Mount La Perouse ‘‹a 10,728-foot peak in the Fairweather Range in Glacier Bay National Park
From the NASA Earth Observatory blog:
The sediment slid in a southeasterly direction, stretching across 7.4 kilometers (4.6 miles) and mixing with ice and snow in the process. The slide was triggered by the collapse of a near-vertical mountain face at an elevation of 2,800 meters (9,200 feet), according to Columbia University seismologist Colin Stark.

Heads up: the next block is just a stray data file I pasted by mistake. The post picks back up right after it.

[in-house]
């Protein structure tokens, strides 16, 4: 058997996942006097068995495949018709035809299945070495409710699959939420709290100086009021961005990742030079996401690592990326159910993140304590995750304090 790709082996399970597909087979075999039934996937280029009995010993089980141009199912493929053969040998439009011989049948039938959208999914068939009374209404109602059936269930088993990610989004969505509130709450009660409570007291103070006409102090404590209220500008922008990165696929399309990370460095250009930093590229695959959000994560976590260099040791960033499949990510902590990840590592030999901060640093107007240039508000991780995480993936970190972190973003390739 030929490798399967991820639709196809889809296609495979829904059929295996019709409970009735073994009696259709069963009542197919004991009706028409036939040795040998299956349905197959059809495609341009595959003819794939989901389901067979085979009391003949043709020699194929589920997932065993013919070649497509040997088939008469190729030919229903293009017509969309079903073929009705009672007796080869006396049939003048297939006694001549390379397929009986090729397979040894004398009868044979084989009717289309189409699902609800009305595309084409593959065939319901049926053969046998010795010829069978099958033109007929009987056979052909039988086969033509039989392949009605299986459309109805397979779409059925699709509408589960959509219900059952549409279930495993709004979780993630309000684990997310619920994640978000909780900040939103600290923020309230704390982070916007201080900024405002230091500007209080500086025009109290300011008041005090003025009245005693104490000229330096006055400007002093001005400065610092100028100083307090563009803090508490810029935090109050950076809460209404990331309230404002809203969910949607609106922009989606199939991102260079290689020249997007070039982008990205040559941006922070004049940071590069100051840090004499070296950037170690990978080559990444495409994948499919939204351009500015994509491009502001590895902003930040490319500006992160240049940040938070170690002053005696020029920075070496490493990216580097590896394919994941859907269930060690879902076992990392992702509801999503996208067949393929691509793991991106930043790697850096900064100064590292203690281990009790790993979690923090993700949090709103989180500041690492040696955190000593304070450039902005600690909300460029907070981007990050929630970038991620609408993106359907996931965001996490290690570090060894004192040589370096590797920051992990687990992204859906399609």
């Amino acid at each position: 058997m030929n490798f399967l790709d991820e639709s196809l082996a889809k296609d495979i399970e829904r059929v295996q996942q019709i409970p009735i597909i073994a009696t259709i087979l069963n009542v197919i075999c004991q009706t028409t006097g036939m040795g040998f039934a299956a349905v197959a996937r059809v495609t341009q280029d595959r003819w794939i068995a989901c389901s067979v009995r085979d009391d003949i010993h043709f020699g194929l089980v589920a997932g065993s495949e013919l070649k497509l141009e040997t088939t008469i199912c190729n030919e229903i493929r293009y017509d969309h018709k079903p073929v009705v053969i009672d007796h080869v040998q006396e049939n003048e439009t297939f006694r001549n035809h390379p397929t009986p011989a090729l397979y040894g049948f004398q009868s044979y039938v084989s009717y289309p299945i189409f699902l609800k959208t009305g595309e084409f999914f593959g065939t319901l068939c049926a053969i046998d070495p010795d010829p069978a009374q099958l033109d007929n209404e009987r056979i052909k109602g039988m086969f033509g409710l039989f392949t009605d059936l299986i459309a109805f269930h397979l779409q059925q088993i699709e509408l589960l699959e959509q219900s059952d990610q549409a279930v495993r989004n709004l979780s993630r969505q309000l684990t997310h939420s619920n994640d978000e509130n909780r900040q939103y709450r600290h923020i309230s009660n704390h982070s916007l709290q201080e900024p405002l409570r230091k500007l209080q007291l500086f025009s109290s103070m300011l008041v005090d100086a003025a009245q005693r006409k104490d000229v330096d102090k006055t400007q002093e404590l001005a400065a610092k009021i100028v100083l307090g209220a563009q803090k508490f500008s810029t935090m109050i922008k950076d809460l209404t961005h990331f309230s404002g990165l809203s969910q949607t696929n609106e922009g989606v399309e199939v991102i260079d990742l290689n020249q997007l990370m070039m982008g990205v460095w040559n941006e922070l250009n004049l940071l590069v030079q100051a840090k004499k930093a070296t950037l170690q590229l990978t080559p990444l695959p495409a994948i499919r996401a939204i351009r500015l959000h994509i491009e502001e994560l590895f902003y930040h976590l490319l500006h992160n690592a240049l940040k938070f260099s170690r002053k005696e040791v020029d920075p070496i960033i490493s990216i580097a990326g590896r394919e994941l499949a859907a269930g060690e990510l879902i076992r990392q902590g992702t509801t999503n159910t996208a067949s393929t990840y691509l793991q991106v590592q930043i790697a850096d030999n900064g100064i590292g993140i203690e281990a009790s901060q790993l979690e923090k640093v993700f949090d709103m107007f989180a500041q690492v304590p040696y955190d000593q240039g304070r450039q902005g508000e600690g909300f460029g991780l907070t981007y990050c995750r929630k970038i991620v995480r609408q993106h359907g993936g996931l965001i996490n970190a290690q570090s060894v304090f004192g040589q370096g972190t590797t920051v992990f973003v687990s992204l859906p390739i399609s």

Stark first became aware that a landslide may have occurred when a rapid detection tool that sifts through data collected by global earthquake monitoring network picked up a signal indicative of a fairly significant event. The earthquake sensors detect seismic waves–vibrations that radiate through Earth’s crust because of sudden movements of rock, ice, magma, or debris.